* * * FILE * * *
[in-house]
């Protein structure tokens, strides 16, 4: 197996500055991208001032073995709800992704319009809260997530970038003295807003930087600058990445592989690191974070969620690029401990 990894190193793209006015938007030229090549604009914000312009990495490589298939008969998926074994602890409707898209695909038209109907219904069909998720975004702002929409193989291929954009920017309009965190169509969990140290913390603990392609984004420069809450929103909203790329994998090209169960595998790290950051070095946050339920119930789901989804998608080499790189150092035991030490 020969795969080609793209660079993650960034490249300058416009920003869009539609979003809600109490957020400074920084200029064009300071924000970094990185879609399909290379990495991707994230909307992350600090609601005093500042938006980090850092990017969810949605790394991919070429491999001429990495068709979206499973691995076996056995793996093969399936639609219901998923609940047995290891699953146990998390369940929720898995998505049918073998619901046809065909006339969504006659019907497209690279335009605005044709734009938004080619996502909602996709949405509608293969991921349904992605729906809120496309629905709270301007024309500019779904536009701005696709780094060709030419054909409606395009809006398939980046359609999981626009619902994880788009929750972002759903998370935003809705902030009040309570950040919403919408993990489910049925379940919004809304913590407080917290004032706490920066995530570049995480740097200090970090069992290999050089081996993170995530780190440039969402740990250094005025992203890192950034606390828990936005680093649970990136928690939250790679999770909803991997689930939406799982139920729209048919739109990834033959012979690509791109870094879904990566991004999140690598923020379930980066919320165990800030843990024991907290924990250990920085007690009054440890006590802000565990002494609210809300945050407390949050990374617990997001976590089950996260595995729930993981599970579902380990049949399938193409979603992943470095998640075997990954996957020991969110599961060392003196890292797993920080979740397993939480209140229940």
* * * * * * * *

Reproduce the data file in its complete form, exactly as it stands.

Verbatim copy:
[in-house]
């Protein structure tokens, strides 16, 4: 197996500055991208001032073995709800992704319009809260997530970038003295807003930087600058990445592989690191974070969620690029401990 990894190193793209006015938007030229090549604009914000312009990495490589298939008969998926074994602890409707898209695909038209109907219904069909998720975004702002929409193989291929954009920017309009965190169509969990140290913390603990392609984004420069809450929103909203790329994998090209169960595998790290950051070095946050339920119930789901989804998608080499790189150092035991030490 020969795969080609793209660079993650960034490249300058416009920003869009539609979003809600109490957020400074920084200029064009300071924000970094990185879609399909290379990495991707994230909307992350600090609601005093500042938006980090850092990017969810949605790394991919070429491999001429990495068709979206499973691995076996056995793996093969399936639609219901998923609940047995290891699953146990998390369940929720898995998505049918073998619901046809065909006339969504006659019907497209690279335009605005044709734009938004080619996502909602996709949405509608293969991921349904992605729906809120496309629905709270301007024309500019779904536009701005696709780094060709030419054909409606395009809006398939980046359609999981626009619902994880788009929750972002759903998370935003809705902030009040309570950040919403919408993990489910049925379940919004809304913590407080917290004032706490920066995530570049995480740097200090970090069992290999050089081996993170995530780190440039969402740990250094005025992203890192950034606390828990936005680093649970990136928690939250790679999770909803991997689930939406799982139920729209048919739109990834033959012979690509791109870094879904990566991004999140690598923020379930980066919320165990800030843990024991907290924990250990920085007690009054440890006590802000565990002494609210809300945050407390949050990374617990997001976590089950996260595995729930993981599970579902380990049949399938193409979603992943470095998640075997990954996957020991969110599961060392003196890292797993920080979740397993939480209140229940």